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Thread: black hole questions

  1. #1 black hole questions 
    Forum Freshman
    Join Date
    Jan 2009
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    is their any theoretically possible way to "clog" a black hole?

    hypothetically, if their were two black holes that were exact copies of each other and they try to "absorb" one another, what would happen? which one would "win"

    is their a certain constant speed at which things are sucked into a black hole once they reach a certain point?

    is a black hole flat or does it have any thickness? or is it like a whirlpool? or does it have a front and a back? if it does, what would be the difference between approaching from the front or back or side?

    is the event horizon spherical or semi spherical or other?

    sorry to ask so many questions in one post, but i didnt want to make a thread for each one.


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  3. #2  
    Forum Masters Degree
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    Dec 2008
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    is their any theoretically possible way to "clog" a black hole?
    A black hole is not like a sinkhole. It will break down all particles to their constituent energies and suck the energy in, causing it to expand. Trying to clog a black hole makes it bigger.

    hypothetically, if their were two black holes that were exact copies of each other and they try to "absorb" one another, what would happen? which one would "win"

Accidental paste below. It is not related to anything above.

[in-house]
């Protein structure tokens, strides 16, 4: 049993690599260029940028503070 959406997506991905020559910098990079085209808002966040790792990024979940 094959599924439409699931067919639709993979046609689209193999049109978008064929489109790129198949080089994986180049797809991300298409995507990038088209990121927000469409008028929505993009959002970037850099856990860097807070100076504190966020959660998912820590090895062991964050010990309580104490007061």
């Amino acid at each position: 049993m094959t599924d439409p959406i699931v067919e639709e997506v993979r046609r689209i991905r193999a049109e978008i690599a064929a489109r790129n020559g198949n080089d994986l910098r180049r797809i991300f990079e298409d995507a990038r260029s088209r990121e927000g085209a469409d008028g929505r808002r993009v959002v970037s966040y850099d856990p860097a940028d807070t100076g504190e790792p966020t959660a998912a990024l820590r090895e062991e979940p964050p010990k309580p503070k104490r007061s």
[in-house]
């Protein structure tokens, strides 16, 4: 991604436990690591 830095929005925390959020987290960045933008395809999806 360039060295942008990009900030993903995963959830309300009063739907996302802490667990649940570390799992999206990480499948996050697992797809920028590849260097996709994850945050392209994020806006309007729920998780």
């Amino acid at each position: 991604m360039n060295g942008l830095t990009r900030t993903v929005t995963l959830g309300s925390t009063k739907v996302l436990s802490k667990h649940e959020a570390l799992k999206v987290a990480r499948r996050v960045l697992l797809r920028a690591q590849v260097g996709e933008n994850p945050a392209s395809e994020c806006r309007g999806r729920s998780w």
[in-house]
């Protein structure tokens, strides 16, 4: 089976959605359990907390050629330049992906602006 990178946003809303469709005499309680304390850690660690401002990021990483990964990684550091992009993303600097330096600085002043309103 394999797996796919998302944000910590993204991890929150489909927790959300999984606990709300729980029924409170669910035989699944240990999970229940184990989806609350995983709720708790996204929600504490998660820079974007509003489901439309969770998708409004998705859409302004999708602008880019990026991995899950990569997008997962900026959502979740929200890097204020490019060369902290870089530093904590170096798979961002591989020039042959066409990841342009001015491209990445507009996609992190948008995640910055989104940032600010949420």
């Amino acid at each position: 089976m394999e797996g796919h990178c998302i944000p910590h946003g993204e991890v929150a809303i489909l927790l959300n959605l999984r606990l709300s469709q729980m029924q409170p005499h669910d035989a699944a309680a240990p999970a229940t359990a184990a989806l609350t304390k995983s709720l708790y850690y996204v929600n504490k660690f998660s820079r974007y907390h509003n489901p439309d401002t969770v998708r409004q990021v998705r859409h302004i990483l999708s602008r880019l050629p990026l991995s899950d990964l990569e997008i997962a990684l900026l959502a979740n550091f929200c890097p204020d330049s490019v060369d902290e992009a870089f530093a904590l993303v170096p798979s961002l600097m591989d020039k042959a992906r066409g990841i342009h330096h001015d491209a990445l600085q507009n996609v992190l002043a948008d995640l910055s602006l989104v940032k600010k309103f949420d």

They will merge together to form a bigger black hole. The "winner"as you say ceases to exist.

    is their a certain constant speed at which things are sucked into a black hole once they reach a certain point?
    Gravitational acceleration increases the closer you are to an object, so no.

    is a black hole flat or does it have any thickness? or is it like a whirlpool? or does it have a front and a back? if it does, what would be the difference between approaching from the front or back or side?
    Imagine a sphere, whose centre is a hole (the region of the singularity) and you'll have imagined a black hole; the event horizon is the boundary of the sphere.

    is the event horizon spherical or semi spherical or other?
    A black hole is three-dimensional, so obviously the event horizon is spherical.

    sorry to ask so many questions in one post, but i didnt want to make a thread for each one.
    Perfectly all right.


    In control lies inordinate freedom; in freedom lies inordinate control.
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